After the switch-hitting catcher connected, the crowd of 38,843 emphatically chanted his name. Mark Teixeira stepped out of the batter’s box, pausing the game and allowing the 23-year-old to tip his batting helmet to the fans from the top of the dugout steps.

Starlin Castro and Aaron Hicks also homered as the Yankees won their fourth in a row. A day after trouncing the Orioles 14-4, New York moved within 2 1/2 games of them for the second AL wild-card spot.

Chris Davis homered twice and Mark Trumbo hit his big league-leading 39th home run for Baltimore, which has dropped three straight.

Sanchez is now hitting .400 with 21 RBIs in 21 games this year.

Castro had four hits and drove in three runs, Hicks also drove in three runs and Brian McCann got three hits and drove in two.

Every Yankees starter has gotten a hit in back-to-back games for the first time since July 26-27, 2009.

Tommy Layne (1-1) pitched a scoreless inning for the win.

Dylan Bundy (7-5) gave up five runs in four innings.

The Yankees got 18 hits and drew seven walks. For all that offensive output, it was a disputed play on the bases that put them ahead.

Baltimore led 2-1 in the third when with two outs, singles by Teixeira, Didi Gregorius and Castro brought home the tying run.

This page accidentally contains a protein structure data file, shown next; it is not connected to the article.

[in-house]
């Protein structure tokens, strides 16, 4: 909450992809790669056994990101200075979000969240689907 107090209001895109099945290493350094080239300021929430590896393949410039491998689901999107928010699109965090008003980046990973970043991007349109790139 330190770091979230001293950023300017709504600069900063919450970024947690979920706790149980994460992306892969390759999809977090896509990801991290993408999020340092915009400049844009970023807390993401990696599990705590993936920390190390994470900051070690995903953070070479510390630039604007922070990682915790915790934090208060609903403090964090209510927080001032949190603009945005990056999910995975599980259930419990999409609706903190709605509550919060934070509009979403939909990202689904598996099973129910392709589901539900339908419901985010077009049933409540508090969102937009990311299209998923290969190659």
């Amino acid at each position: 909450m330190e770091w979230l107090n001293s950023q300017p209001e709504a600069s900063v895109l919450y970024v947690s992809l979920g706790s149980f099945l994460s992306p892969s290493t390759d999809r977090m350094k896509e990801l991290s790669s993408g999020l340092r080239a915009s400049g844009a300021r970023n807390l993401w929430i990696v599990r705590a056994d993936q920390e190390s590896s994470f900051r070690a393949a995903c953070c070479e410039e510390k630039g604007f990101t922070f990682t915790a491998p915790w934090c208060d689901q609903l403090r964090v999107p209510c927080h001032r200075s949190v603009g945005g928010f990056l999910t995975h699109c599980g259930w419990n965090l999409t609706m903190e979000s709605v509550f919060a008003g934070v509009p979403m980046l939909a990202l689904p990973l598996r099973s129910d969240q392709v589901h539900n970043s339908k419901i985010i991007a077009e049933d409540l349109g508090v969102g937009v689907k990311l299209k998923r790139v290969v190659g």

With runners at the corners, Castro broke for second. Catcher Matt Wieters‘ throw was then cut off by shortstop J.J. Hardy as Gregorius tried to steal home.

Hardy’s throw appeared to be in time, but Gregorius neatly tucked in his right arm and extended his left arm across home plate.

Umpire Ron Kulpa called Gregorius out, but the Yankees challenged and the ruling was overturned. After the review, McCann hit an RBI double for a 4-2 lead.

TRAINER’S ROOM

Yankees: McCann returned to the starting lineup after being away following the death of his grandmother.

Orioles: CF Adam Jones was held out of the lineup after aggravating his hamstring injury on Friday. He tried to talk his way into starting, manager Buck Showalter said.

UP NEXT

Orioles: RHP Kevin Gausman (5-10, 3.92 ERA) is set to make his fourth start this season against the Yankees. He’s 0-1 in the previous three outings despite a 1.31 ERA.

Yankees: LHP CC Sabathia (8-10, 4.33) was originally scheduled to pitch Monday in Kansas City. But manager Joe Girardi made a switch, starting Sabathia instead of RHP Michael Pineda. Manager Joe Girardi cited Baltimore’s better numbers against right-handed pitching and the Royals’ success vs. lefties.

Urias matures on mound in Dodgers’ 3-2 win over Cubs

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LOS ANGELES (AP) Julio Urias allowed one run over six innings, Corey Seager set a Dodgers franchise record for a shortstop with his 23rd home run and Los Angeles defeated the Chicago Cubs 3-2 on Saturday to even the series between NL division leaders.